Monday, February 26, 2018


To every thing there is a season, and a time to every purpose under the heaven:
A time to be born, and a time to die; a time to plant, and a time to pluck up that which is planted;
A time to kill, and a time to heal; a time to break down, and a time to build up;
A time to weep, and a time to laugh; a time to mourn, and a time to dance;
A time to cast away stones, and a time to gather stones together; a time to embrace, and a time to refrain from embracing;
A time to get, and a time to lose; a time to keep, and a time to cast away;
A time to rend, and a time to sew; a time to keep silence, and a time to speak;
A time to love, and a time to hate; a time of war, and a time of peace.

This Bible verse has been on my heart lately.  As Merle departed and we started a "new au pair year," I'm realizing how much of life, especially now with toddlers, is seasonal.  I am literally watching new seasons of life unfold before my very eyes--rolling over, crawling, babbling, full words, cruising, walking, etc.  This, in comparison to my BK (before kids, not Burger King) life when I observed seasons by the color of the leaves on the trees, the crispness of the Virginia air, and the time of the pink and purple sunsets each evening.

On the tough days, I remind myself that this is but a season in life.  There will be days that I long for my kiddos to grab onto my legs while I'm washing dishes (or vacuuming, or folding clothes or going to the bathroom!).  There will be days that I long for an early morning snuggle with a squishy, chuckling baby.  There will be days that their cribs collect dust instead of pacifiers.  And there will come a day that the house is a lonely, hollow sound of silence (and by golly, then I will take a nap!).  

Several weeks ago, a friend was supposed to come out to the house to help me prepare some of of our baby stuff for a local consignment sale.  This was a Friday.  The night before, our sweet, chuckling, chortling Millie decided to go on sleep strike.  I held her for several hours that night before getting up at 5 am to do the "morning shift," as we call it.  I was one of those versions of tired when you think you may laugh or cry at any moment, but you choose not to because it may soak up too much energy.  YUP.  That was me.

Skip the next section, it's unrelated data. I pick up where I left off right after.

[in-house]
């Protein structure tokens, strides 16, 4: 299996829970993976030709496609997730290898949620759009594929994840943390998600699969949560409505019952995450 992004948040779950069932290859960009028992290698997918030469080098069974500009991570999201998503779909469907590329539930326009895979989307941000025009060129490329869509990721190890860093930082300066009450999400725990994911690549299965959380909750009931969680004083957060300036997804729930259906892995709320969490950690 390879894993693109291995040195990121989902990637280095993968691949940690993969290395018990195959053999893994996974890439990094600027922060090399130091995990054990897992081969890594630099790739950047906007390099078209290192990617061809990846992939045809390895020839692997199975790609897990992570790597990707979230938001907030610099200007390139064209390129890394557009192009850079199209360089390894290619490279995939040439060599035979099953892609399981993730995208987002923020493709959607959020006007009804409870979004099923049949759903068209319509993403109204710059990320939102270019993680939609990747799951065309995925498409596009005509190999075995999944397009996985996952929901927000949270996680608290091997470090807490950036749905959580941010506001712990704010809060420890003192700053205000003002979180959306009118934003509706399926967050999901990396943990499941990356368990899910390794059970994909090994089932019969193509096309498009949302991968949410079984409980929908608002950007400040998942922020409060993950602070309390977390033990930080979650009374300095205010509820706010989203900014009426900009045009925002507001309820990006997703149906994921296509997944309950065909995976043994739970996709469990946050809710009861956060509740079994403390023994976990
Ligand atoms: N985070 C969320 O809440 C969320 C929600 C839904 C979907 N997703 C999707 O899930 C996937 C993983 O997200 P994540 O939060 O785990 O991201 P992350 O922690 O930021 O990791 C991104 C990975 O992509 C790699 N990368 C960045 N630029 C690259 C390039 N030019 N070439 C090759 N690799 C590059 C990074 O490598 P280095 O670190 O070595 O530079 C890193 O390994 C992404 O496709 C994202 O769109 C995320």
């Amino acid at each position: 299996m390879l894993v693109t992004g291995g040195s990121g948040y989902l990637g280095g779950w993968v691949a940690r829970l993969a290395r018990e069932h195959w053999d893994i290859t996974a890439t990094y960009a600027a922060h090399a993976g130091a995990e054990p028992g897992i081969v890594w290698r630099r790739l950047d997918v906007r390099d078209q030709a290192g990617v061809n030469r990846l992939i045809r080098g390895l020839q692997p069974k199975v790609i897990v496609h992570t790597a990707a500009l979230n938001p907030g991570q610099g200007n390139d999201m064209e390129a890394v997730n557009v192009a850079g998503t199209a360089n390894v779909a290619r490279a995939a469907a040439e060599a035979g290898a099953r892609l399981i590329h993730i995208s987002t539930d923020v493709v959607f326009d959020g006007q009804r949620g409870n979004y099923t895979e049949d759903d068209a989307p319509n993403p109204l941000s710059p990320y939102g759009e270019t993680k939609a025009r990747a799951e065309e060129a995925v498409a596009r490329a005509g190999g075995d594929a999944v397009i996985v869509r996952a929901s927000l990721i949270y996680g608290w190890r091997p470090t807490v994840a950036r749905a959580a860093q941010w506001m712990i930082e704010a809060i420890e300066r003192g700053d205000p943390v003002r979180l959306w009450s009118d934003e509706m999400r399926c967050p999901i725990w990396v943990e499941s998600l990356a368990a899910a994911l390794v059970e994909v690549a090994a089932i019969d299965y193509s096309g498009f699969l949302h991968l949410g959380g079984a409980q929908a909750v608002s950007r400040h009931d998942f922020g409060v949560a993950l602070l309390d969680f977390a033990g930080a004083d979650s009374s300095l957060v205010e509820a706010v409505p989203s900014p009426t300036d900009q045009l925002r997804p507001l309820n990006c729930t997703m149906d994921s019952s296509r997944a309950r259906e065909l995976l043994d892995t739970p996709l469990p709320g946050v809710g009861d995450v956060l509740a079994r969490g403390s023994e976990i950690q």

Anyway, my friend Karen on her way to my house, and I text her:  "Can I be honest?  I just can't do this today.  I'm so exhausted and overwhelmed."  Keep in mind, this woman had driven at least 30 minutes out to my house and was about to have to turn around and go home.  Her response?  "Of course!  I'm going to come in, drop off spaghetti, hug you and leave.  Please don't worry!"

You guys, the grace this woman showed me.  The kindness.  The love.  I felt seen in all of my vulnerability and loved anyway.  I so appreciated her at this moment.

I told you ALL of that to tell you that after she dropped of spaghetti, played with my kids, and chatted with me (adult convos!  A rare species), she prayed for me.

She prayed for me.  

She told God she understood we aren't supposed to ask for tough times to go quickly, but she asked that He would give me the endurance and patience to see this season for what it was.


This blew me away.  So, I want to pay this forward.  If you're in a tough season.  A season of scarcity--financial or social.  A season of loneliness.  A season of sadness.  A season of fear.  A season of self dislike.  A season of exhaustion (um yes, party of one--right here).  

Let us all remember.  To everything there is a season.  Let us see the season we're in for what it's worth (both highs and lows).  Let us sit in the emotions we feel right now and know that this season will soon fade and fall away like the bright fall leaves every November.  

So, eat spaghetti.  Drink wine.  Watch DVR.  Go for a run.  Take a nap.  Just do what you need to do to get through today.  Tomorrow may be the start of a new season.

Today may be the start of a new season.  Sending love and light to every one!

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